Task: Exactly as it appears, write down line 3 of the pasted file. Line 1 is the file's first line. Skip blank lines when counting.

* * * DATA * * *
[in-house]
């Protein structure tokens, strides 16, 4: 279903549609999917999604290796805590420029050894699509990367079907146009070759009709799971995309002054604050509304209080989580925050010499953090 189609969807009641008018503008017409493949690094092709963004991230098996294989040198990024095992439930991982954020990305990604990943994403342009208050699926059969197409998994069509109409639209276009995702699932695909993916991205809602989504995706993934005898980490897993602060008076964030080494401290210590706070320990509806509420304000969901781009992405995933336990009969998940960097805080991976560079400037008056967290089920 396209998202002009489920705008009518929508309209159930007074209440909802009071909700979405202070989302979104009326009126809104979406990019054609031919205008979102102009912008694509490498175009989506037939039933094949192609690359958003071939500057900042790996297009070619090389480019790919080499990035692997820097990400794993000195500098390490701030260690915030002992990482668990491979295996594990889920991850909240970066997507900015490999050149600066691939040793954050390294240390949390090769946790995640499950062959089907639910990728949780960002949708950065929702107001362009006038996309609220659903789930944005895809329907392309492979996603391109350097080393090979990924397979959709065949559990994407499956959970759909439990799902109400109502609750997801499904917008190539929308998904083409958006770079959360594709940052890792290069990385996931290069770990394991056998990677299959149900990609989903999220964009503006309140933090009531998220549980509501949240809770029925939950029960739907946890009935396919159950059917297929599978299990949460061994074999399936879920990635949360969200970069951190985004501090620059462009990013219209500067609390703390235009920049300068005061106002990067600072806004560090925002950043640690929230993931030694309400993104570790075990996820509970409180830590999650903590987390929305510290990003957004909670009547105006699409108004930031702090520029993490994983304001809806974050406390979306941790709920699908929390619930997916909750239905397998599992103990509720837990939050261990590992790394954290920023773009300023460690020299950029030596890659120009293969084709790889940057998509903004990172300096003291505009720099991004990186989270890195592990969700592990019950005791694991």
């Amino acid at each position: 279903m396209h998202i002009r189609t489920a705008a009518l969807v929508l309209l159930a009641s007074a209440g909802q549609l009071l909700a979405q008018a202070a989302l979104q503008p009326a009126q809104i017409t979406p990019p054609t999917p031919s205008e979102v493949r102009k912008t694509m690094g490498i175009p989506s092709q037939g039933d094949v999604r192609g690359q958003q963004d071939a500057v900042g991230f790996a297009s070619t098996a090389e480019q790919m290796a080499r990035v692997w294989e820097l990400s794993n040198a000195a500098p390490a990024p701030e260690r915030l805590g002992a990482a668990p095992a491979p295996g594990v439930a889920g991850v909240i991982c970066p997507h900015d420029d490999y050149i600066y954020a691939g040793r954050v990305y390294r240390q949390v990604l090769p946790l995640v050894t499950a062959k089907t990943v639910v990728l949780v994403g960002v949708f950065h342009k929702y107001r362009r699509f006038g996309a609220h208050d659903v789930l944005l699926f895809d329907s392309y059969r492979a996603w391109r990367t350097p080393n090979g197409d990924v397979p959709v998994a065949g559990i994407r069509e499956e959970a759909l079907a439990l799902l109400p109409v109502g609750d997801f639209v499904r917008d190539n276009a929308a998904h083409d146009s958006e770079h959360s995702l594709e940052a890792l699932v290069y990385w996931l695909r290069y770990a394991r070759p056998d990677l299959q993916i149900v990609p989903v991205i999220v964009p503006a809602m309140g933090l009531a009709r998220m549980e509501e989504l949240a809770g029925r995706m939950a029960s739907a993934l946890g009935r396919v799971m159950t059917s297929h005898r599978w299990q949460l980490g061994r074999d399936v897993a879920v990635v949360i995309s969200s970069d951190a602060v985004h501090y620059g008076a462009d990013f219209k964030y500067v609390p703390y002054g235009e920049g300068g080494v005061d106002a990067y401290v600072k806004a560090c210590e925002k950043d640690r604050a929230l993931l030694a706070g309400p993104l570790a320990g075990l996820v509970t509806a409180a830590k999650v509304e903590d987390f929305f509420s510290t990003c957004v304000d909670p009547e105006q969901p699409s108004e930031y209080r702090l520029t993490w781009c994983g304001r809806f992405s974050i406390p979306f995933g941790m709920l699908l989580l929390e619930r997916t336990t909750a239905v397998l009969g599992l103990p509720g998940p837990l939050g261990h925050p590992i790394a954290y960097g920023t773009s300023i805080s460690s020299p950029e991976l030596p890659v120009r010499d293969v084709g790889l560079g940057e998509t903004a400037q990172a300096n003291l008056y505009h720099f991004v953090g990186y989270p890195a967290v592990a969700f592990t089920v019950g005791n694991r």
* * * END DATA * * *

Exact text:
């Amino acid at each position: 279903m396209h998202i002009r189609t489920a705008a009518l969807v929508l309209l159930a009641s007074a209440g909802q549609l009071l909700a979405q008018a202070a989302l979104q503008p009326a009126q809104i017409t979406p990019p054609t999917p031919s205008e979102v493949r102009k912008t694509m690094g490498i175009p989506s092709q037939g039933d094949v999604r192609g690359q958003q963004d071939a500057v900042g991230f790996a297009s070619t098996a090389e480019q790919m290796a080499r990035v692997w294989e820097l990400s794993n040198a000195a500098p390490a990024p701030e260690r915030l805590g002992a990482a668990p095992a491979p295996g594990v439930a889920g991850v909240i991982c970066p997507h900015d420029d490999y050149i600066y954020a691939g040793r954050v990305y390294r240390q949390v990604l090769p946790l995640v050894t499950a062959k089907t990943v639910v990728l949780v994403g960002v949708f950065h342009k929702y107001r362009r699509f006038g996309a609220h208050d659903v789930l944005l699926f895809d329907s392309y059969r492979a996603w391109r990367t350097p080393n090979g197409d990924v397979p959709v998994a065949g559990i994407r069509e499956e959970a759909l079907a439990l799902l109400p109409v109502g609750d997801f639209v499904r917008d190539n276009a929308a998904h083409d146009s958006e770079h959360s995702l594709e940052a890792l699932v290069y990385w996931l695909r290069y770990a394991r070759p056998d990677l299959q993916i149900v990609p989903v991205i999220v964009p503006a809602m309140g933090l009531a009709r998220m549980e509501e989504l949240a809770g029925r995706m939950a029960s739907a993934l946890g009935r396919v799971m159950t059917s297929h005898r599978w299990q949460l980490g061994r074999d399936v897993a879920v990635v949360i995309s969200s970069d951190a602060v985004h501090y620059g008076a462009d990013f219209k964030y500067v609390p703390y002054g235009e920049g300068g080494v005061d106002a990067y401290v600072k806004a560090c210590e925002k950043d640690r604050a929230l993931l030694a706070g309400p993104l570790a320990g075990l996820v509970t509806a409180a830590k999650v509304e903590d987390f929305f509420s510290t990003c957004v304000d909670p009547e105006q969901p699409s108004e930031y209080r702090l520029t993490w781009c994983g304001r809806f992405s974050i406390p979306f995933g941790m709920l699908l989580l929390e619930r997916t336990t909750a239905v397998l009969g599992l103990p509720g998940p837990l939050g261990h925050p590992i790394a954290y960097g920023t773009s300023i805080s460690s020299p950029e991976l030596p890659v120009r010499d293969v084709g790889l560079g940057e998509t903004a400037q990172a300096n003291l008056y505009h720099f991004v953090g990186y989270p890195a967290v592990a969700f592990t089920v019950g005791n694991r």